Season 2 of The Crown premieres December 8th on Netflix.
After the success of its critically acclaimed inaugural season, The Crown makes a powerful and awe-inspiring return in its second season. While the first season focused on the trials and tribulations of Queen Elizabeth II (Claire Foy) unexpectedly stepping into power, the second explored her tumultuous marriage with Philip (Matt Smith) and encapsulated the rollercoaster that was her first decade of reign as the Queen.
The sophomore season of The Crown unapologetically explored the microscope that the Royal Family was under during the first decade of Queen Elizabeth’s reign. The story opened up to a tense scene between Philip and Elizabeth, discussing the strain that existed in their marriage. Unknowingly and poetically, this scene laid the groundwork for the story that was to come in the episodes ahead. Foy’s extraordinary portrayal of the Queen brought to life a realization that being royalty doesn’t make you any less human. As Queen, Elizabeth dealt with her share of insecurities, the agony of aging, and a complicated marriage that had her balancing womanhood and her royal duties simultaneously.
The backdrop of the late 50’s-60’s brought forward a series of historical events that were intricately woven into the storyline of The Crown. Foy brought life to these moments as Queen Elizabeth II, depicting the real-life events of the Queen’s friendship with Jackie O. (Jodi Balfour), the awkward confrontation with her uncle and former king, Edward VIII (Alex Jennings) over his past allegiance to Hitler, and her meetings with Reverend Billy Graham (Paul Sparks). Foy played her role as the Queen with a beautiful yet strong vulnerability resonating with the reality that the real Queen must have grappled with at the time.
While the first season of The Crown presented as a continuous storyline exploring Queen Elizabeth’s introduction into her role as leader of the monarchy, the second season presented stand-alone episodes diving in deeper into each of the central characters. Not only were events of the past brought to life, but also an understanding was developed as to who each character was at its core.
Episodes worth mentioning include “A Company of Men” and “Paterfamilias”, in which the former explored the Duke’s transformation from loyal, devoted husband to a man loudly demanding his place in the monarchy and the latter, a beautiful and emotional episode flashing back and forward between Prince Philip and Prince Charles’ school life at Gordonstoun. Matt Smith’s strong performance as the misunderstood Duke of Edinburgh did not disappoint in the least bit and brought us closer to understanding the Queen’s counterpart in life and duty. A mysterious force to be reckoned with, Princess Margaret’s story was further explored in the episode “Beryl” where she meets the man who went on to become her husband, Mr. Tony Armstrong-Jones (Matthew Goode), a dashing photographer well ahead of his time. Kirby’s remarkable performance as the misconstrued, rebellious Princess Margaret was absolutely surreal, hypnotic, and oozed perfection.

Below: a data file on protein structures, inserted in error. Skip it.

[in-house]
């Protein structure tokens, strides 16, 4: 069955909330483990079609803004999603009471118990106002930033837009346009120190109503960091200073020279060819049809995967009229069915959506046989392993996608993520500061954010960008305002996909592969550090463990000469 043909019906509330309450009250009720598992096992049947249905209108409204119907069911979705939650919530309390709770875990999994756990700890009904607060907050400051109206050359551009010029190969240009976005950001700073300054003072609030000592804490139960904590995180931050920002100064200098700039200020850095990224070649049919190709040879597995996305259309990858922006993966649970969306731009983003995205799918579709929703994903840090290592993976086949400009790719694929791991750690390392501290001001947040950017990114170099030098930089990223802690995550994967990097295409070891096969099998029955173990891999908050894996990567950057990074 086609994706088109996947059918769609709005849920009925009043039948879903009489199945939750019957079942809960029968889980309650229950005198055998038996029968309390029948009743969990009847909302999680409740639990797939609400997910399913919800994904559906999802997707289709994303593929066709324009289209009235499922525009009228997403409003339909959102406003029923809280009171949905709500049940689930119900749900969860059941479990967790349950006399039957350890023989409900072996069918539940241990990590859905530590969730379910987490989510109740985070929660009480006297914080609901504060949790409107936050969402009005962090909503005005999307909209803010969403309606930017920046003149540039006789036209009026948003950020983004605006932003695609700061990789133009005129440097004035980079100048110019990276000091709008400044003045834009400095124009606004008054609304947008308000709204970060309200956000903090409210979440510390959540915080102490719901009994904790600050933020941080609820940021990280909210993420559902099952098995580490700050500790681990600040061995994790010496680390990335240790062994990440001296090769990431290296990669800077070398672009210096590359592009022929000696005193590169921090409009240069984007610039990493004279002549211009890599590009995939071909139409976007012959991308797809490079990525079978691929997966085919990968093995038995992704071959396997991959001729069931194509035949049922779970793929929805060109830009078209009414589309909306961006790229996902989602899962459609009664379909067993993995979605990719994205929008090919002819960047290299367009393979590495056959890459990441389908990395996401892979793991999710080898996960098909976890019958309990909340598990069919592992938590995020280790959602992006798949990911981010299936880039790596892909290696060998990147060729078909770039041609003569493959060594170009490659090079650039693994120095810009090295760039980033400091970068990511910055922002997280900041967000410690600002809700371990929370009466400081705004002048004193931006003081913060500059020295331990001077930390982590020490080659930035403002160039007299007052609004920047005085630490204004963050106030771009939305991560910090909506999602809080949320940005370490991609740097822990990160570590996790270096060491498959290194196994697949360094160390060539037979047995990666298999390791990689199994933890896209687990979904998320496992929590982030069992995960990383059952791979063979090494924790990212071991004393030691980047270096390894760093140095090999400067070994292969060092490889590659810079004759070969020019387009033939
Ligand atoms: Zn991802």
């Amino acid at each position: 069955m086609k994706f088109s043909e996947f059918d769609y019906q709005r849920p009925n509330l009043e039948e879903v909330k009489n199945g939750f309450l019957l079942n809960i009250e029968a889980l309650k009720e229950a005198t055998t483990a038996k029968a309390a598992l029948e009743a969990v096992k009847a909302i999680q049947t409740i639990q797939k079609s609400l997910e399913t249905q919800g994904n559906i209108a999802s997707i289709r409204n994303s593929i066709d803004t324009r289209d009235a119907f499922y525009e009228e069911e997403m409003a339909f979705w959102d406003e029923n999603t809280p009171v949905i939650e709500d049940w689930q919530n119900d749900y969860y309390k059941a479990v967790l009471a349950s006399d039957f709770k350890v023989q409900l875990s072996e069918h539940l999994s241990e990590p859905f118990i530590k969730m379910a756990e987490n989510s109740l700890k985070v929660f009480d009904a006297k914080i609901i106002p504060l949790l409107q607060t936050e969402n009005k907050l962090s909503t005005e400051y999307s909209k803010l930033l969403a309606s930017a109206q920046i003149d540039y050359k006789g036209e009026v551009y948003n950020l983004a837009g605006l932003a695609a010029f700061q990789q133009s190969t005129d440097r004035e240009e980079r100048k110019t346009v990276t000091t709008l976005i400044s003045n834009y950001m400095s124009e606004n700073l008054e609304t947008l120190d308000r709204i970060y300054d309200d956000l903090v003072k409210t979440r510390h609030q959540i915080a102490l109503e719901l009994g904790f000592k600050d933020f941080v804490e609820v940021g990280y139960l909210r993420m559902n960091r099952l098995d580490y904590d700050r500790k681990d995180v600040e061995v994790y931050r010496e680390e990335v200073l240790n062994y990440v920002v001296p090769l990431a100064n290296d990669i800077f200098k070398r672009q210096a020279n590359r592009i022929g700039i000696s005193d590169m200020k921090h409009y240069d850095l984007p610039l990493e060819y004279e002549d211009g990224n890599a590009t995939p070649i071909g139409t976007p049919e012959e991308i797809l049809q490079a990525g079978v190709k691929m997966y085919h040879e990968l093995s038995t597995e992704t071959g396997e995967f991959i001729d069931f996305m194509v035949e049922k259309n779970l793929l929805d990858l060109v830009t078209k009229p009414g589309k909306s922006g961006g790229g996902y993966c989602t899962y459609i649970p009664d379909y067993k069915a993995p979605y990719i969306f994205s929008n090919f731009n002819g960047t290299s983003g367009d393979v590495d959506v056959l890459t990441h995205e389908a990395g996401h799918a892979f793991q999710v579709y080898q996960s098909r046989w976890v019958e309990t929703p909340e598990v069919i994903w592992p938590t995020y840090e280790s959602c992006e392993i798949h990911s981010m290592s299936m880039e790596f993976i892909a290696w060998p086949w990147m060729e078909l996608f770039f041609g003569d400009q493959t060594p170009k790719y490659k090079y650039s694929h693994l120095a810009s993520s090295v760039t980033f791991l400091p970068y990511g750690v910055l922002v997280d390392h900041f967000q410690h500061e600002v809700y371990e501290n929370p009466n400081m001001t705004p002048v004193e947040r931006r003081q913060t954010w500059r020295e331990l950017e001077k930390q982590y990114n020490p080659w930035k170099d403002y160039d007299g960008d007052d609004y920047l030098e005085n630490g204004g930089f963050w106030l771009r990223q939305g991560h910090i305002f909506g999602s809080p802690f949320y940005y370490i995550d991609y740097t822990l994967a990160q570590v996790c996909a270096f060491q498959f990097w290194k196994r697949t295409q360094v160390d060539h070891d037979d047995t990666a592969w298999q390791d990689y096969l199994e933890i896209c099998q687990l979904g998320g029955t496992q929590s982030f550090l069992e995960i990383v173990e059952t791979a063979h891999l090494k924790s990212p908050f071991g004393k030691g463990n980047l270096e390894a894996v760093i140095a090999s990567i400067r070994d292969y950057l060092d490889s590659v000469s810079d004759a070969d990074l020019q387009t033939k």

One of the distinctive things about The Crown’s second season was that each episode stood strongly on its own. It presented its history, the characters, and the plot in a way that managed to surpass expectations episode after episode. All of this is due largely in part to the behind-the-scenes work and production that exquisitely presented flawless costume design, perfect camera angles, and intentional lighting that matched the mood of every scene.
The second season also explored the monarchy’s attempt to modernize their mentality and royal laws to better suit the ways of the changing world. The episode “Marionettes” was a superb example of this shift in the Queen’s rule as she took on public criticism but rose out of the ashes accepting and embracing change. The Crown’s depiction of this modernization aligned perfectly with current times as an African-American woman will now become a royal princess—the thing of dreams, wouldn’t you say?
There aren’t enough words to explain the ironic beauty that illustrated The Crown in its second season. Thanks to Peter Morgan, we were able to understand Queen Elizabeth II as not just a devoted leader of the monarch, but as a woman and an individual. She is someone who has taken on the 20th century in her stride, despite all that she has seen and dealt with in her lifetime. The insight into her marriage with Philip and the inner battle she faced to be the ideal spouse was a beautiful and stressful thing to witness but represented the core of this season. The captivating and amazing performances by Foy and Smith will be sorely missed as we bid farewell to them, and look ahead to a new era in the lives of the characters they so flawlessly played. For a show entering the taboo surrounding second season success, The Crown was absolutely enchanting and enlightening and transcended the beauty of its inaugural season.
I give The Crown an A.
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